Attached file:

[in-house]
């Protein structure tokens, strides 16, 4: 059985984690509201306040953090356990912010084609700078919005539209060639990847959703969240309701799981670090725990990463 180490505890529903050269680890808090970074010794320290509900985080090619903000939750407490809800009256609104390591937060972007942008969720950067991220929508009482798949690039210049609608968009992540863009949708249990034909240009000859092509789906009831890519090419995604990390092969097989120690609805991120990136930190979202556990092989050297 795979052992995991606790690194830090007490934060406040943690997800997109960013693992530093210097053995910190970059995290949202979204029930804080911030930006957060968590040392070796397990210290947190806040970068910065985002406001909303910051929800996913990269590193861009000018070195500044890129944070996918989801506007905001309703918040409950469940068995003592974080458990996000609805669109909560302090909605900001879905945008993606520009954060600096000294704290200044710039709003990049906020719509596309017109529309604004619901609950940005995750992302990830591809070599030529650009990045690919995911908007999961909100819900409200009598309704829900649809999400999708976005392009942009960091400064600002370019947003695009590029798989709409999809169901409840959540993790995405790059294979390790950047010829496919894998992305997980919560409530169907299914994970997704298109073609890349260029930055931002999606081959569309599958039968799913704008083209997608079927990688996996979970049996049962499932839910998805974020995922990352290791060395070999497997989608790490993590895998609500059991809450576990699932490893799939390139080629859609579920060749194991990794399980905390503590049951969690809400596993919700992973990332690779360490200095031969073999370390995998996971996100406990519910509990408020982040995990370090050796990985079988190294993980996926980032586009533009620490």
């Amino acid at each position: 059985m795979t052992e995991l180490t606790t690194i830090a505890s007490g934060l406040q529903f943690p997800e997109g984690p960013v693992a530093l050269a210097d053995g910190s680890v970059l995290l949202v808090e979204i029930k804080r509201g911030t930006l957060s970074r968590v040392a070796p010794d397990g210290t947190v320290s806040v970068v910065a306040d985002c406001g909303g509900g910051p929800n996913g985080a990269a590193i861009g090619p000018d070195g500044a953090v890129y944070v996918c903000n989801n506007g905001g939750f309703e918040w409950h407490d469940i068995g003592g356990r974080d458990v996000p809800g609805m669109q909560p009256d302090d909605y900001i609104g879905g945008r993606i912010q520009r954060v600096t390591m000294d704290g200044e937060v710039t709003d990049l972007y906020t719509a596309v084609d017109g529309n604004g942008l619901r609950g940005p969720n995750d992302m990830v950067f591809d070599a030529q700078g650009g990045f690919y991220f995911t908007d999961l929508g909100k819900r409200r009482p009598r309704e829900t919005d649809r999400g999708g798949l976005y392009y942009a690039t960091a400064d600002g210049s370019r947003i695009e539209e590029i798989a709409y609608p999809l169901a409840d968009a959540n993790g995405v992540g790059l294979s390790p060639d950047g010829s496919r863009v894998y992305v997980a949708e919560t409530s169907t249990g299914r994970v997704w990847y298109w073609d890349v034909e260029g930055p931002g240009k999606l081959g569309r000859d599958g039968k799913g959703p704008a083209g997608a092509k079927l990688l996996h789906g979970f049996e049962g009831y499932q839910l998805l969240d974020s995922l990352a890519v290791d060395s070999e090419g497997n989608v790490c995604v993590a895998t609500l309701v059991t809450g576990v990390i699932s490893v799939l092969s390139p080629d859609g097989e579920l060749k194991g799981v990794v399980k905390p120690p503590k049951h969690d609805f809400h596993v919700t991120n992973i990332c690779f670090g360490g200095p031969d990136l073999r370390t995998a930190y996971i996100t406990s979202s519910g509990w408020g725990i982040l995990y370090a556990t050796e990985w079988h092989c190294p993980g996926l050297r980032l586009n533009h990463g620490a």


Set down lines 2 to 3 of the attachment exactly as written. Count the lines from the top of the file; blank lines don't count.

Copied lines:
């Protein structure tokens, strides 16, 4: 059985984690509201306040953090356990912010084609700078919005539209060639990847959703969240309701799981670090725990990463 180490505890529903050269680890808090970074010794320290509900985080090619903000939750407490809800009256609104390591937060972007942008969720950067991220929508009482798949690039210049609608968009992540863009949708249990034909240009000859092509789906009831890519090419995604990390092969097989120690609805991120990136930190979202556990092989050297 795979052992995991606790690194830090007490934060406040943690997800997109960013693992530093210097053995910190970059995290949202979204029930804080911030930006957060968590040392070796397990210290947190806040970068910065985002406001909303910051929800996913990269590193861009000018070195500044890129944070996918989801506007905001309703918040409950469940068995003592974080458990996000609805669109909560302090909605900001879905945008993606520009954060600096000294704290200044710039709003990049906020719509596309017109529309604004619901609950940005995750992302990830591809070599030529650009990045690919995911908007999961909100819900409200009598309704829900649809999400999708976005392009942009960091400064600002370019947003695009590029798989709409999809169901409840959540993790995405790059294979390790950047010829496919894998992305997980919560409530169907299914994970997704298109073609890349260029930055931002999606081959569309599958039968799913704008083209997608079927990688996996979970049996049962499932839910998805974020995922990352290791060395070999497997989608790490993590895998609500059991809450576990699932490893799939390139080629859609579920060749194991990794399980905390503590049951969690809400596993919700992973990332690779360490200095031969073999370390995998996971996100406990519910509990408020982040995990370090050796990985079988190294993980996926980032586009533009620490």
């Amino acid at each position: 059985m795979t052992e995991l180490t606790t690194i830090a505890s007490g934060l406040q529903f943690p997800e997109g984690p960013v693992a530093l050269a210097d053995g910190s680890v970059l995290l949202v808090e979204i029930k804080r509201g911030t930006l957060s970074r968590v040392a070796p010794d397990g210290t947190v320290s806040v970068v910065a306040d985002c406001g909303g509900g910051p929800n996913g985080a990269a590193i861009g090619p000018d070195g500044a953090v890129y944070v996918c903000n989801n506007g905001g939750f309703e918040w409950h407490d469940i068995g003592g356990r974080d458990v996000p809800g609805m669109q909560p009256d302090d909605y900001i609104g879905g945008r993606i912010q520009r954060v600096t390591m000294d704290g200044e937060v710039t709003d990049l972007y906020t719509a596309v084609d017109g529309n604004g942008l619901r609950g940005p969720n995750d992302m990830v950067f591809d070599a030529q700078g650009g990045f690919y991220f995911t908007d999961l929508g909100k819900r409200r009482p009598r309704e829900t919005d649809r999400g999708g798949l976005y392009y942009a690039t960091a400064d600002g210049s370019r947003i695009e539209e590029i798989a709409y609608p999809l169901a409840d968009a959540n993790g995405v992540g790059l294979s390790p060639d950047g010829s496919r863009v894998y992305v997980a949708e919560t409530s169907t249990g299914r994970v997704w990847y298109w073609d890349v034909e260029g930055p931002g240009k999606l081959g569309r000859d599958g039968k799913g959703p704008a083209g997608a092509k079927l990688l996996h789906g979970f049996e049962g009831y499932q839910l998805l969240d974020s995922l990352a890519v290791d060395s070999e090419g497997n989608v790490c995604v993590a895998t609500l309701v059991t809450g576990v990390i699932s490893v799939l092969s390139p080629d859609g097989e579920l060749k194991g799981v990794v399980k905390p120690p503590k049951h969690d609805f809400h596993v919700t991120n992973i990332c690779f670090g360490g200095p031969d990136l073999r370390t995998a930190y996971i996100t406990s979202s519910g509990w408020g725990i982040l995990y370090a556990t050796e990985w079988h092989c190294p993980g996926l050297r980032l586009n533009h990463g620490a």